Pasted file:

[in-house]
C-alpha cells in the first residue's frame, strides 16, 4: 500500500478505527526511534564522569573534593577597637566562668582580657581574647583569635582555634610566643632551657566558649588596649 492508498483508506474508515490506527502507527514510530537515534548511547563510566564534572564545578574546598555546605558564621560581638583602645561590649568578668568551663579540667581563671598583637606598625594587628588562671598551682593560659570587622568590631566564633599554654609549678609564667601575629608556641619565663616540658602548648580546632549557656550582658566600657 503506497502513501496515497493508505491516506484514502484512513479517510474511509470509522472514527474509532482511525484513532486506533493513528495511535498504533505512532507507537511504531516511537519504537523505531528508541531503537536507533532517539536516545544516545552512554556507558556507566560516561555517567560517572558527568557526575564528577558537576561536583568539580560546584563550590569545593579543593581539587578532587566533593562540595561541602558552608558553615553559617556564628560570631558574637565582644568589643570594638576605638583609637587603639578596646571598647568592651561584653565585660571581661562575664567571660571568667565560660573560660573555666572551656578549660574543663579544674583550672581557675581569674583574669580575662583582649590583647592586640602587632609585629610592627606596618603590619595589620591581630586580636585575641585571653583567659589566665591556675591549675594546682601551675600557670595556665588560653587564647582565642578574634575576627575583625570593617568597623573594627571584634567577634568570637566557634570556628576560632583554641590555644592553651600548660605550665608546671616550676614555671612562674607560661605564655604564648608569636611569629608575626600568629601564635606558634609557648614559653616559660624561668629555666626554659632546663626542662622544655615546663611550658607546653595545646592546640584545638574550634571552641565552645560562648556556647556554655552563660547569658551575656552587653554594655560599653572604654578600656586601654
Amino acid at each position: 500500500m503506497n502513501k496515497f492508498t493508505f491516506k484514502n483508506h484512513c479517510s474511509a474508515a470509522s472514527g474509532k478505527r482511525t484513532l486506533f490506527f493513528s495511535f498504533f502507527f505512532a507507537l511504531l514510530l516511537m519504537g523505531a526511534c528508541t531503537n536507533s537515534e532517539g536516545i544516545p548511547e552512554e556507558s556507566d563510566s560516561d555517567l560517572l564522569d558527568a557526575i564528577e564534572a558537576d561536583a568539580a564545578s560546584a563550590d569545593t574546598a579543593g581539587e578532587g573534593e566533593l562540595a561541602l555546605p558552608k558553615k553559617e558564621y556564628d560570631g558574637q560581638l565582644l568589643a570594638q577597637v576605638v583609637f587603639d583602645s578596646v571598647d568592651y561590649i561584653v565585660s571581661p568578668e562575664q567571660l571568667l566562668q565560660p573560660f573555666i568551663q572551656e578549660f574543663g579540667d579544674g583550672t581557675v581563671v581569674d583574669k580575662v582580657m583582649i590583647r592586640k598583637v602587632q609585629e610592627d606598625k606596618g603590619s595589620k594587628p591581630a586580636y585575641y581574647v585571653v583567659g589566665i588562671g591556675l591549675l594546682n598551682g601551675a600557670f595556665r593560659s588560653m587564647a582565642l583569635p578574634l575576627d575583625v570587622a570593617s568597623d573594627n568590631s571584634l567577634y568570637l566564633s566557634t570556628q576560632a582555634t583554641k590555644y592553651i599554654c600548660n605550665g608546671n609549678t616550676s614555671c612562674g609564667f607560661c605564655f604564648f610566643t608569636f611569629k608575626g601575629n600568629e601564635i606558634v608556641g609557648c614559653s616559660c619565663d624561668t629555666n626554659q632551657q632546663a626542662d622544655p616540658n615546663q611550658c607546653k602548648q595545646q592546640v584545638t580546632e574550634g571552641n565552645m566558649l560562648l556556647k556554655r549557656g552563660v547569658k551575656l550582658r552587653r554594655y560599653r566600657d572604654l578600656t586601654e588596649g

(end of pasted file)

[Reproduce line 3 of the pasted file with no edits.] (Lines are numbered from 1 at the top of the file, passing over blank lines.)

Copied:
Amino acid at each position: 500500500m503506497n502513501k496515497f492508498t493508505f491516506k484514502n483508506h484512513c479517510s474511509a474508515a470509522s472514527g474509532k478505527r482511525t484513532l486506533f490506527f493513528s495511535f498504533f502507527f505512532a507507537l511504531l514510530l516511537m519504537g523505531a526511534c528508541t531503537n536507533s537515534e532517539g536516545i544516545p548511547e552512554e556507558s556507566d563510566s560516561d555517567l560517572l564522569d558527568a557526575i564528577e564534572a558537576d561536583a568539580a564545578s560546584a563550590d569545593t574546598a579543593g581539587e578532587g573534593e566533593l562540595a561541602l555546605p558552608k558553615k553559617e558564621y556564628d560570631g558574637q560581638l565582644l568589643a570594638q577597637v576605638v583609637f587603639d583602645s578596646v571598647d568592651y561590649i561584653v565585660s571581661p568578668e562575664q567571660l571568667l566562668q565560660p573560660f573555666i568551663q572551656e578549660f574543663g579540667d579544674g583550672t581557675v581563671v581569674d583574669k580575662v582580657m583582649i590583647r592586640k598583637v602587632q609585629e610592627d606598625k606596618g603590619s595589620k594587628p591581630a586580636y585575641y581574647v585571653v583567659g589566665i588562671g591556675l591549675l594546682n598551682g601551675a600557670f595556665r593560659s588560653m587564647a582565642l583569635p578574634l575576627d575583625v570587622a570593617s568597623d573594627n568590631s571584634l567577634y568570637l566564633s566557634t570556628q576560632a582555634t583554641k590555644y592553651i599554654c600548660n605550665g608546671n609549678t616550676s614555671c612562674g609564667f607560661c605564655f604564648f610566643t608569636f611569629k608575626g601575629n600568629e601564635i606558634v608556641g609557648c614559653s616559660c619565663d624561668t629555666n626554659q632551657q632546663a626542662d622544655p616540658n615546663q611550658c607546653k602548648q595545646q592546640v584545638t580546632e574550634g571552641n565552645m566558649l560562648l556556647k556554655r549557656g552563660v547569658k551575656l550582658r552587653r554594655y560599653r566600657d572604654l578600656t586601654e588596649g